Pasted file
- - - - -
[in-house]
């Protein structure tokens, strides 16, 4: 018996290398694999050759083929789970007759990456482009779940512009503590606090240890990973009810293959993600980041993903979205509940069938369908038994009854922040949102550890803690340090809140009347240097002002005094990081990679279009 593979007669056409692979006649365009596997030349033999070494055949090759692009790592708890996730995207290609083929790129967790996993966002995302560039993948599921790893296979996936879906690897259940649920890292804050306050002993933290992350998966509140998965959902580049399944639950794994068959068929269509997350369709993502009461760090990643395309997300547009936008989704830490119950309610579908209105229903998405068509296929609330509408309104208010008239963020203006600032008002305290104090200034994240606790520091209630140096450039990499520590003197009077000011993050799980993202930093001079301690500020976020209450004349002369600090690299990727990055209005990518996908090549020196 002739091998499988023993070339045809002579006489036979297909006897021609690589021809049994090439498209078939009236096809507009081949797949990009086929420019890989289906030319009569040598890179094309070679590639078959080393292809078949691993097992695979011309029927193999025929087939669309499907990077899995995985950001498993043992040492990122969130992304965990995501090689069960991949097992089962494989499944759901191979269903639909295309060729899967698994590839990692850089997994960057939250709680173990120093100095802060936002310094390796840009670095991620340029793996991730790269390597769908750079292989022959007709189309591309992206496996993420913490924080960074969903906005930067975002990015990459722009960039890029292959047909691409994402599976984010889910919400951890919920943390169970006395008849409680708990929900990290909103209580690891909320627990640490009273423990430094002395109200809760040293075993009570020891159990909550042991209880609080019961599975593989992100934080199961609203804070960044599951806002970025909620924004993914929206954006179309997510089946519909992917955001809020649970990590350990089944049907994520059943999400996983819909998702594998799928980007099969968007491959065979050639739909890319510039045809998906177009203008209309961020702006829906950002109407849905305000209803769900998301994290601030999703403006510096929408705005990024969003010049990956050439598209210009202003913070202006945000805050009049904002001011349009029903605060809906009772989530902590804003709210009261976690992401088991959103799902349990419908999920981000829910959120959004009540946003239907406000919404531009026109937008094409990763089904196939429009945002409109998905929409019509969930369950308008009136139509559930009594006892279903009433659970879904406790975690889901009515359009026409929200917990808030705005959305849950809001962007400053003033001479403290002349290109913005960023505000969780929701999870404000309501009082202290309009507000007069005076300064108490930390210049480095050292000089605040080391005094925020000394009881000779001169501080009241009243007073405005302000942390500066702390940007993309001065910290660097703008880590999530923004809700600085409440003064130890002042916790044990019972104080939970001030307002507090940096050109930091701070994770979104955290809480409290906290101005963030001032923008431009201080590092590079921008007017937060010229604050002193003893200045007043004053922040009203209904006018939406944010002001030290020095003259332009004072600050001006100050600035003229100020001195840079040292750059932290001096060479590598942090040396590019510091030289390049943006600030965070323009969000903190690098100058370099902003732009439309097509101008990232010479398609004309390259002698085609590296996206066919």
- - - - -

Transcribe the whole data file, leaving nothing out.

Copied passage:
[in-house]
């Protein structure tokens, strides 16, 4: 018996290398694999050759083929789970007759990456482009779940512009503590606090240890990973009810293959993600980041993903979205509940069938369908038994009854922040949102550890803690340090809140009347240097002002005094990081990679279009 593979007669056409692979006649365009596997030349033999070494055949090759692009790592708890996730995207290609083929790129967790996993966002995302560039993948599921790893296979996936879906690897259940649920890292804050306050002993933290992350998966509140998965959902580049399944639950794994068959068929269509997350369709993502009461760090990643395309997300547009936008989704830490119950309610579908209105229903998405068509296929609330509408309104208010008239963020203006600032008002305290104090200034994240606790520091209630140096450039990499520590003197009077000011993050799980993202930093001079301690500020976020209450004349002369600090690299990727990055209005990518996908090549020196 002739091998499988023993070339045809002579006489036979297909006897021609690589021809049994090439498209078939009236096809507009081949797949990009086929420019890989289906030319009569040598890179094309070679590639078959080393292809078949691993097992695979011309029927193999025929087939669309499907990077899995995985950001498993043992040492990122969130992304965990995501090689069960991949097992089962494989499944759901191979269903639909295309060729899967698994590839990692850089997994960057939250709680173990120093100095802060936002310094390796840009670095991620340029793996991730790269390597769908750079292989022959007709189309591309992206496996993420913490924080960074969903906005930067975002990015990459722009960039890029292959047909691409994402599976984010889910919400951890919920943390169970006395008849409680708990929900990290909103209580690891909320627990640490009273423990430094002395109200809760040293075993009570020891159990909550042991209880609080019961599975593989992100934080199961609203804070960044599951806002970025909620924004993914929206954006179309997510089946519909992917955001809020649970990590350990089944049907994520059943999400996983819909998702594998799928980007099969968007491959065979050639739909890319510039045809998906177009203008209309961020702006829906950002109407849905305000209803769900998301994290601030999703403006510096929408705005990024969003010049990956050439598209210009202003913070202006945000805050009049904002001011349009029903605060809906009772989530902590804003709210009261976690992401088991959103799902349990419908999920981000829910959120959004009540946003239907406000919404531009026109937008094409990763089904196939429009945002409109998905929409019509969930369950308008009136139509559930009594006892279903009433659970879904406790975690889901009515359009026409929200917990808030705005959305849950809001962007400053003033001479403290002349290109913005960023505000969780929701999870404000309501009082202290309009507000007069005076300064108490930390210049480095050292000089605040080391005094925020000394009881000779001169501080009241009243007073405005302000942390500066702390940007993309001065910290660097703008880590999530923004809700600085409440003064130890002042916790044990019972104080939970001030307002507090940096050109930091701070994770979104955290809480409290906290101005963030001032923008431009201080590092590079921008007017937060010229604050002193003893200045007043004053922040009203209904006018939406944010002001030290020095003259332009004072600050001006100050600035003229100020001195840079040292750059932290001096060479590598942090040396590019510091030289390049943006600030965070323009969000903190690098100058370099902003732009439309097509101008990232010479398609004309390259002698085609590296996206066919």